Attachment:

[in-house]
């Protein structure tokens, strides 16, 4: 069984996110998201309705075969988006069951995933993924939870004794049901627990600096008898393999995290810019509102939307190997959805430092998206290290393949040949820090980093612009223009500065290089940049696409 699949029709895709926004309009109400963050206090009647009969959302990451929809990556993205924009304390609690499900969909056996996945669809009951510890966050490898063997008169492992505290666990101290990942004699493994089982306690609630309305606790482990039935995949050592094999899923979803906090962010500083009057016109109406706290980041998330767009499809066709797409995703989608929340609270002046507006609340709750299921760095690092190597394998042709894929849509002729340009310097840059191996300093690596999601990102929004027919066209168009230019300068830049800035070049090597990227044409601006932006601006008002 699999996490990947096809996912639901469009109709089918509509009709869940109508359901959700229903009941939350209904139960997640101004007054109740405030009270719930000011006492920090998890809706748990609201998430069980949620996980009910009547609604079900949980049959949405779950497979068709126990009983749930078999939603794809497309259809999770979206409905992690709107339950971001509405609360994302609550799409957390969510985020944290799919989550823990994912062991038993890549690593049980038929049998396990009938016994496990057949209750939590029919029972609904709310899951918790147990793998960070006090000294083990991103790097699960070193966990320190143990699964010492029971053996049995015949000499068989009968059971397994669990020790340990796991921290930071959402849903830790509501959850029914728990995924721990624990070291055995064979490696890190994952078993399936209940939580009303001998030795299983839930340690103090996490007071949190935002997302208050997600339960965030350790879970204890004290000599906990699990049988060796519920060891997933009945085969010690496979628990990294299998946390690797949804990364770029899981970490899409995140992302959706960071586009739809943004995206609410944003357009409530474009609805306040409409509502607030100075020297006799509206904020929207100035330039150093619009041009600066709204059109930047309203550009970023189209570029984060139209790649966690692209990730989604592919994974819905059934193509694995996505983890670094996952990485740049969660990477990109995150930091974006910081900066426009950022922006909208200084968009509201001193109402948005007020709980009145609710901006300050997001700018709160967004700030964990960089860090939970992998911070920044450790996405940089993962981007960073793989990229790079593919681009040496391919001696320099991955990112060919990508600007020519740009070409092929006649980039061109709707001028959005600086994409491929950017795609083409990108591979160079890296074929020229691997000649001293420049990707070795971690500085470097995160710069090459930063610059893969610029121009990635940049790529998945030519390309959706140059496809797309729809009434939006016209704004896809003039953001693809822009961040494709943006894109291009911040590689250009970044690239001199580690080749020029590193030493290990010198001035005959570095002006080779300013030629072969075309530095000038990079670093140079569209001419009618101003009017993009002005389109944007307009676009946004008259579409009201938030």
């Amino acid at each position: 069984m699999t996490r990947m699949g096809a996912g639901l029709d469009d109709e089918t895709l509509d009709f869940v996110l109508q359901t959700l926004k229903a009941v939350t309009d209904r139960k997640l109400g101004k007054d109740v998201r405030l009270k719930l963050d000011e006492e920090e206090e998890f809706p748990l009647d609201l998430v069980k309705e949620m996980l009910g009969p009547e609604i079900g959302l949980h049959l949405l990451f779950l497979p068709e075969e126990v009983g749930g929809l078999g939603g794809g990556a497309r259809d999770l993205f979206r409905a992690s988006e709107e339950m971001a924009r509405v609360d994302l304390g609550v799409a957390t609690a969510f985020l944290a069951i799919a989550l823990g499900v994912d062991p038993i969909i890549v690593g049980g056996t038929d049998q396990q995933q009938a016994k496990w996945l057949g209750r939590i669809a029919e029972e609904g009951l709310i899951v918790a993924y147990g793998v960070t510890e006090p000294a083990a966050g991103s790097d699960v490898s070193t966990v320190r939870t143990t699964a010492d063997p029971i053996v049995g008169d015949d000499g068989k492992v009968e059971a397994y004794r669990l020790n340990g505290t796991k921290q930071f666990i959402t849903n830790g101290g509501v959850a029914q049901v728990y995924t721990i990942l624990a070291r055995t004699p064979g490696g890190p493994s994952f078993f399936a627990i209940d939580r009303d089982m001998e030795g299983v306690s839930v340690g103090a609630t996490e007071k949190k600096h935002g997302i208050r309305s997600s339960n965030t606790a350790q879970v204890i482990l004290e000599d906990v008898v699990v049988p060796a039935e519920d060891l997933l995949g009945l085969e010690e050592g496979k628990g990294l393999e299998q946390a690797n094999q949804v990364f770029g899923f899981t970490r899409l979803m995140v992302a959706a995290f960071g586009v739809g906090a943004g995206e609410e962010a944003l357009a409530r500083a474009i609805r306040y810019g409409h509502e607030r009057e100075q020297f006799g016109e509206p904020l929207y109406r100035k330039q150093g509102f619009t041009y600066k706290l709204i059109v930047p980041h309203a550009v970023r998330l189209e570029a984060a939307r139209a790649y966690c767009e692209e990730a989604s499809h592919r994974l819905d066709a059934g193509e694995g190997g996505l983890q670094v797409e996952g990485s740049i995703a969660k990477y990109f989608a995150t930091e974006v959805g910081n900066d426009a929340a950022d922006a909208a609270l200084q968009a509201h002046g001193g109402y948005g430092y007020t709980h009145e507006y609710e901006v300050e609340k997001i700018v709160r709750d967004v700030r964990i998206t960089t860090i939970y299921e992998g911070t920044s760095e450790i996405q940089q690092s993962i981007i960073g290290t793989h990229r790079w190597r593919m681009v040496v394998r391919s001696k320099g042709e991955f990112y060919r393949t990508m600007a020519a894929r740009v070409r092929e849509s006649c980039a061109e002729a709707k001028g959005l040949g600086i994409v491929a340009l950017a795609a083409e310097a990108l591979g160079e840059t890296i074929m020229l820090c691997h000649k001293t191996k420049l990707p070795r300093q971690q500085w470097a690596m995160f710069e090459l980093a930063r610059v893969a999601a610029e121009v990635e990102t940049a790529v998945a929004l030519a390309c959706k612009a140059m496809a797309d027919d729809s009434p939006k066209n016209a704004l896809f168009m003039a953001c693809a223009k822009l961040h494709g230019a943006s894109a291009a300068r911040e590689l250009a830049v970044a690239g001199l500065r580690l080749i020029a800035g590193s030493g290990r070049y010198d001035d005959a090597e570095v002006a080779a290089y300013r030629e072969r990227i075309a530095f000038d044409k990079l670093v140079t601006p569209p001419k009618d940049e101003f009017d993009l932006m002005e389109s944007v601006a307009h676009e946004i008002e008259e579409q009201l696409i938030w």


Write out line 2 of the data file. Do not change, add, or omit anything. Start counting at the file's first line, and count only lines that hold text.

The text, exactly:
């Protein structure tokens, strides 16, 4: 069984996110998201309705075969988006069951995933993924939870004794049901627990600096008898393999995290810019509102939307190997959805430092998206290290393949040949820090980093612009223009500065290089940049696409 699949029709895709926004309009109400963050206090009647009969959302990451929809990556993205924009304390609690499900969909056996996945669809009951510890966050490898063997008169492992505290666990101290990942004699493994089982306690609630309305606790482990039935995949050592094999899923979803906090962010500083009057016109109406706290980041998330767009499809066709797409995703989608929340609270002046507006609340709750299921760095690092190597394998042709894929849509002729340009310097840059191996300093690596999601990102929004027919066209168009230019300068830049800035070049090597990227044409601006932006601006008002 699999996490990947096809996912639901469009109709089918509509009709869940109508359901959700229903009941939350209904139960997640101004007054109740405030009270719930000011006492920090998890809706748990609201998430069980949620996980009910009547609604079900949980049959949405779950497979068709126990009983749930078999939603794809497309259809999770979206409905992690709107339950971001509405609360994302609550799409957390969510985020944290799919989550823990994912062991038993890549690593049980038929049998396990009938016994496990057949209750939590029919029972609904709310899951918790147990793998960070006090000294083990991103790097699960070193966990320190143990699964010492029971053996049995015949000499068989009968059971397994669990020790340990796991921290930071959402849903830790509501959850029914728990995924721990624990070291055995064979490696890190994952078993399936209940939580009303001998030795299983839930340690103090996490007071949190935002997302208050997600339960965030350790879970204890004290000599906990699990049988060796519920060891997933009945085969010690496979628990990294299998946390690797949804990364770029899981970490899409995140992302959706960071586009739809943004995206609410944003357009409530474009609805306040409409509502607030100075020297006799509206904020929207100035330039150093619009041009600066709204059109930047309203550009970023189209570029984060139209790649966690692209990730989604592919994974819905059934193509694995996505983890670094996952990485740049969660990477990109995150930091974006910081900066426009950022922006909208200084968009509201001193109402948005007020709980009145609710901006300050997001700018709160967004700030964990960089860090939970992998911070920044450790996405940089993962981007960073793989990229790079593919681009040496391919001696320099991955990112060919990508600007020519740009070409092929006649980039061109709707001028959005600086994409491929950017795609083409990108591979160079890296074929020229691997000649001293420049990707070795971690500085470097995160710069090459930063610059893969610029121009990635940049790529998945030519390309959706140059496809797309729809009434939006016209704004896809003039953001693809822009961040494709943006894109291009911040590689250009970044690239001199580690080749020029590193030493290990010198001035005959570095002006080779300013030629072969075309530095000038990079670093140079569209001419009618101003009017993009002005389109944007307009676009946004008259579409009201938030």